According to the 2013 USAR rulebook Rule 3.13 paragraph (e):

(e) Return Attempts. The ball remains in play until it touches the floor a second time; regardless of how many walls it makes contact with – including the front...

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Q: What if the ball is hit so hard off the front wall that it comes off the back wall…all in the air…then bounces once and hits the front wall? Can I play it?

A: Yes, you can play it…the front wall is just another wall…the key issue is that the ball must bounce twice for a rally to be over. The ball described in the question only hits the floor and bounces once. The front wall turns into just another surface. The good news is if you can run this ball down…it’s an easy setup!

Q: I was playing a much younger and taller opponent in a league match last week and he hit the ball into the front wall so hard and high that it carried to the front wall without touching the floor. Once it rebounded and bounced once it was a easy kill, however my opponent claimed it was his point/sideout. Who is right on this one?

A: The ball is never hit the floor twice which is the only way (other than hitting a player) that ends the rally. The front wall is just...

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This tip from RacquetWorld Pats Tip of the Month discusses the importance of keeping your shots from rebounding off the back wall. The No Back Wall tactic is especially important when serving:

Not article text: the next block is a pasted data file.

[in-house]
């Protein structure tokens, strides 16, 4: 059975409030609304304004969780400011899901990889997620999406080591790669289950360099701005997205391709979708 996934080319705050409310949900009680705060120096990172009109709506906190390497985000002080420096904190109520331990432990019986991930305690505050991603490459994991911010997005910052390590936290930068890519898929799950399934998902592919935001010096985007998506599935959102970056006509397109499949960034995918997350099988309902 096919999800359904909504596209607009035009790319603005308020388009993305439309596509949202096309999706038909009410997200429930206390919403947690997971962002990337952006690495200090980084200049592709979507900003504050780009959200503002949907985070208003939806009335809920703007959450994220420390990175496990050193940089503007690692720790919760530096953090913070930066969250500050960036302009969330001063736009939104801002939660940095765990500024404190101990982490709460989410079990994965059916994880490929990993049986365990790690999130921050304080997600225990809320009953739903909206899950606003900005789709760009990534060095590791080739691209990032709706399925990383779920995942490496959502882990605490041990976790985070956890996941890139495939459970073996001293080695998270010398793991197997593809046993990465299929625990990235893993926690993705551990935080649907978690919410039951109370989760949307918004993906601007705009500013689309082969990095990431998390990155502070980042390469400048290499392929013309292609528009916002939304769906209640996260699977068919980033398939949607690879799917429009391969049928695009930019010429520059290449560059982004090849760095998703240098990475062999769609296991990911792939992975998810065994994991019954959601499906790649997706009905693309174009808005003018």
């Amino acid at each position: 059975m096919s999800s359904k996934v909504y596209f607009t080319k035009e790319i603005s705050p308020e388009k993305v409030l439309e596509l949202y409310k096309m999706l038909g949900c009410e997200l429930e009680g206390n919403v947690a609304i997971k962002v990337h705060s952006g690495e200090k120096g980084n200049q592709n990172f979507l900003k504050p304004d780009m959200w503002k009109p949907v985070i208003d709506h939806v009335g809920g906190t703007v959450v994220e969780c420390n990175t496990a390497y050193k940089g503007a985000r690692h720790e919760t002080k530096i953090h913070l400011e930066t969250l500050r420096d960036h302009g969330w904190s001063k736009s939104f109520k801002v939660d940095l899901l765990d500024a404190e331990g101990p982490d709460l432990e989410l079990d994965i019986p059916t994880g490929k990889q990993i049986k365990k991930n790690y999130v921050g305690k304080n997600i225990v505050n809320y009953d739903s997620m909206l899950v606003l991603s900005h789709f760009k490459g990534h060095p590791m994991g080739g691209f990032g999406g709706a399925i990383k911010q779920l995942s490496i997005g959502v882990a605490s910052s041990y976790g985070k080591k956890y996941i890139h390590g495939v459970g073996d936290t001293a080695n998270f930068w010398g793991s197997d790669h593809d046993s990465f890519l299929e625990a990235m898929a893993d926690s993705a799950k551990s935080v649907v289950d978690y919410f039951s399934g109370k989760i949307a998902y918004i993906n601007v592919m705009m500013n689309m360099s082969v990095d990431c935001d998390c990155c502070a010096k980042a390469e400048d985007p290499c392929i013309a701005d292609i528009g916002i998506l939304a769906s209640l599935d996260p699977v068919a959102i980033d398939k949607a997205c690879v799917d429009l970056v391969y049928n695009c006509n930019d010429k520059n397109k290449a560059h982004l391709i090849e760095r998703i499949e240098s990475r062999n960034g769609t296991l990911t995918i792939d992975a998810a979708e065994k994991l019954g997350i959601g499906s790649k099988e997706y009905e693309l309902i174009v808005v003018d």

I often tell players simply “no back wall”. In short, this means that no ball you hit, drive serve, passing shot, ceiling ball, cross court or even the round-the-world ball, should rebound off the back wall, resulting in a setup shot for your opponent.

In addition, the “no back wall” tactic insures all passing shots (once past your opponent) are winners with no second chance of retrieval via a rebound off the back wall. Passing shots also have a far less chance of skipping compared to other shot choices.

So by adjusting your game towards passing shots, you are also drastically cutting down on your unforced errors. Plus, you put enormous pressure on your opponent when they realize that they must cut off each shot before it goes by them because there is no second chance. A...

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Wallball is a type of school yard game similar to butts up, aces-kings-queens, Chinese handball,...

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Think you know baseball


This quiz contains questions regarding the most frequently misinterpreted rules.
See if you have the correct ruling for the following situations


Answer: No. See rule 2.00 Ball, Person, Touch, Strike(e)(f). 6.08(b). If the batter is hit anywhere on his body, including the hands, it is a strike if he is swinging at the pitch or is hit in the strike zone. He gets first base if he did not swing and attempted to avoid the pitch. Being hit on the hands is an immediate dead ball, and is NEVER a foul ball. It is a strike. If it is strike three, the batter is out.